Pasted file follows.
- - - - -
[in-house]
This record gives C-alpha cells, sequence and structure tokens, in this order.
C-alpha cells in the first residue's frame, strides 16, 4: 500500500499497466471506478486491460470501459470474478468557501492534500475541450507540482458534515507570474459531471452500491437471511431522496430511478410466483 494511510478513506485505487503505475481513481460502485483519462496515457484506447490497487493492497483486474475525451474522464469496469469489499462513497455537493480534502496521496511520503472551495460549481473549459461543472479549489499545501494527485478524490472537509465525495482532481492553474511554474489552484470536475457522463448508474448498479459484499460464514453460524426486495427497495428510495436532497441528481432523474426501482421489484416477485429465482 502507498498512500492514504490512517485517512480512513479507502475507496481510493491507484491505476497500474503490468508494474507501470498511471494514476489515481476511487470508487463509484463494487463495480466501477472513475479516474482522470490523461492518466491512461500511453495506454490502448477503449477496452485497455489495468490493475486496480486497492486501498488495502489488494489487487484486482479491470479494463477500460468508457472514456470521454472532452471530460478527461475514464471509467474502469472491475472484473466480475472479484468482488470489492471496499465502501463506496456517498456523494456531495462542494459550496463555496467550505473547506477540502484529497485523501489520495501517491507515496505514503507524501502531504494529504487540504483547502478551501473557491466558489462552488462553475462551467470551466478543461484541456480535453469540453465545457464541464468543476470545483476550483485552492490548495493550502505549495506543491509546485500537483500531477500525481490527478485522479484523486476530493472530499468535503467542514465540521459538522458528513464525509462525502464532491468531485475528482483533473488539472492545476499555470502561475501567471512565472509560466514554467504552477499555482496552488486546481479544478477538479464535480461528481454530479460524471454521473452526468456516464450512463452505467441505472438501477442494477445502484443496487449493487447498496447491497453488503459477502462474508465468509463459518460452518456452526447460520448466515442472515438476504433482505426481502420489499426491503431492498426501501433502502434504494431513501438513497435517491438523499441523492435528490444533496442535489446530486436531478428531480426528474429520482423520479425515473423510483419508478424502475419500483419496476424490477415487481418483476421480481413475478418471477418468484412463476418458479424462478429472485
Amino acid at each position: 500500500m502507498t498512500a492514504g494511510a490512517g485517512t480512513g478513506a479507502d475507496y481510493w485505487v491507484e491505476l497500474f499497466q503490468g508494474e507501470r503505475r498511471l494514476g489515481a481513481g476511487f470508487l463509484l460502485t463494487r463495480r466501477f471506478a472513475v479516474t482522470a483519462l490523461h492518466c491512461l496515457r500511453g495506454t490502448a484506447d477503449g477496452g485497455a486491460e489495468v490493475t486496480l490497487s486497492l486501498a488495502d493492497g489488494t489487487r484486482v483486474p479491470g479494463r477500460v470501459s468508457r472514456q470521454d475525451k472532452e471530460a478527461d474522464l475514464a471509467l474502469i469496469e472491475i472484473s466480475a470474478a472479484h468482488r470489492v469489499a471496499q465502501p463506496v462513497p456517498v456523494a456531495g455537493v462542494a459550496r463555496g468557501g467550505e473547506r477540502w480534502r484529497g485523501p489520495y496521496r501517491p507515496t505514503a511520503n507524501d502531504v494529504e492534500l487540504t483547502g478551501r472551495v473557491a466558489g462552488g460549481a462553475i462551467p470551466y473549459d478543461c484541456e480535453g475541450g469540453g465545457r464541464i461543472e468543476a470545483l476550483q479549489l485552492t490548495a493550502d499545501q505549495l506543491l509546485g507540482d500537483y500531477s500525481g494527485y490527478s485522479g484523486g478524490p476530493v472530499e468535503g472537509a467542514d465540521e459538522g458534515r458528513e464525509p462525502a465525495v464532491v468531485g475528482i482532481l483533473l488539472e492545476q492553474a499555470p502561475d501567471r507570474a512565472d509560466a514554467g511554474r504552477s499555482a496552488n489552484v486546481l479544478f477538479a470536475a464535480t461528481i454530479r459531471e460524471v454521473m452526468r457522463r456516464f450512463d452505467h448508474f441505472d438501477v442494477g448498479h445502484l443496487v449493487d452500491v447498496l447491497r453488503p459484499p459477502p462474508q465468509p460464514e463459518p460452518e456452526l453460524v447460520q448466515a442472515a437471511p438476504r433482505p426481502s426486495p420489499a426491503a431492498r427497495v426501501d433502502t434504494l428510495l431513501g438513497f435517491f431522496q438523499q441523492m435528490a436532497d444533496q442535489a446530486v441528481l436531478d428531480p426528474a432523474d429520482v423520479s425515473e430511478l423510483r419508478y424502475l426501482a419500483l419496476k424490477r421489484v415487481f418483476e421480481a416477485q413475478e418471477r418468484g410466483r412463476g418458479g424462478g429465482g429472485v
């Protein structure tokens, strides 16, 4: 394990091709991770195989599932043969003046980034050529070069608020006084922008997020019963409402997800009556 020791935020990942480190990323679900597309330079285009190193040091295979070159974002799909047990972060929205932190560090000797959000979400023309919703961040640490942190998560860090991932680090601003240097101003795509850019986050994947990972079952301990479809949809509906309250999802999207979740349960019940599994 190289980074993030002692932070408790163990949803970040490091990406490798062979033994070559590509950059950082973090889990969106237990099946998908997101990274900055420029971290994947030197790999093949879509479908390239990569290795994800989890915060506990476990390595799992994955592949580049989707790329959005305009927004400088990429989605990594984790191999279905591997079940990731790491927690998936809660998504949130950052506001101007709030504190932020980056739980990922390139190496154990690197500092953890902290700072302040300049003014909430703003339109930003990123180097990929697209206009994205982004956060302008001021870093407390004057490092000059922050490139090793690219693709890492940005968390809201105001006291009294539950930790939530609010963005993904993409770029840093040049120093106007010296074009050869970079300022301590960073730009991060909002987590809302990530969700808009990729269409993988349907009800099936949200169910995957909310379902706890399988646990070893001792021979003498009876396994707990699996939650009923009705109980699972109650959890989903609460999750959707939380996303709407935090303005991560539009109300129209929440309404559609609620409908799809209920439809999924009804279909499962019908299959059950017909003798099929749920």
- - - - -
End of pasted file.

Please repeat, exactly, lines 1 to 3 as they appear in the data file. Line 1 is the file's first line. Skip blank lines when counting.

[in-house]
This record gives C-alpha cells, sequence and structure tokens, in this order.
C-alpha cells in the first residue's frame, strides 16, 4: 500500500499497466471506478486491460470501459470474478468557501492534500475541450507540482458534515507570474459531471452500491437471511431522496430511478410466483 494511510478513506485505487503505475481513481460502485483519462496515457484506447490497487493492497483486474475525451474522464469496469469489499462513497455537493480534502496521496511520503472551495460549481473549459461543472479549489499545501494527485478524490472537509465525495482532481492553474511554474489552484470536475457522463448508474448498479459484499460464514453460524426486495427497495428510495436532497441528481432523474426501482421489484416477485429465482 502507498498512500492514504490512517485517512480512513479507502475507496481510493491507484491505476497500474503490468508494474507501470498511471494514476489515481476511487470508487463509484463494487463495480466501477472513475479516474482522470490523461492518466491512461500511453495506454490502448477503449477496452485497455489495468490493475486496480486497492486501498488495502489488494489487487484486482479491470479494463477500460468508457472514456470521454472532452471530460478527461475514464471509467474502469472491475472484473466480475472479484468482488470489492471496499465502501463506496456517498456523494456531495462542494459550496463555496467550505473547506477540502484529497485523501489520495501517491507515496505514503507524501502531504494529504487540504483547502478551501473557491466558489462552488462553475462551467470551466478543461484541456480535453469540453465545457464541464468543476470545483476550483485552492490548495493550502505549495506543491509546485500537483500531477500525481490527478485522479484523486476530493472530499468535503467542514465540521459538522458528513464525509462525502464532491468531485475528482483533473488539472492545476499555470502561475501567471512565472509560466514554467504552477499555482496552488486546481479544478477538479464535480461528481454530479460524471454521473452526468456516464450512463452505467441505472438501477442494477445502484443496487449493487447498496447491497453488503459477502462474508465468509463459518460452518456452526447460520448466515442472515438476504433482505426481502420489499426491503431492498426501501433502502434504494431513501438513497435517491438523499441523492435528490444533496442535489446530486436531478428531480426528474429520482423520479425515473423510483419508478424502475419500483419496476424490477415487481418483476421480481413475478418471477418468484412463476418458479424462478429472485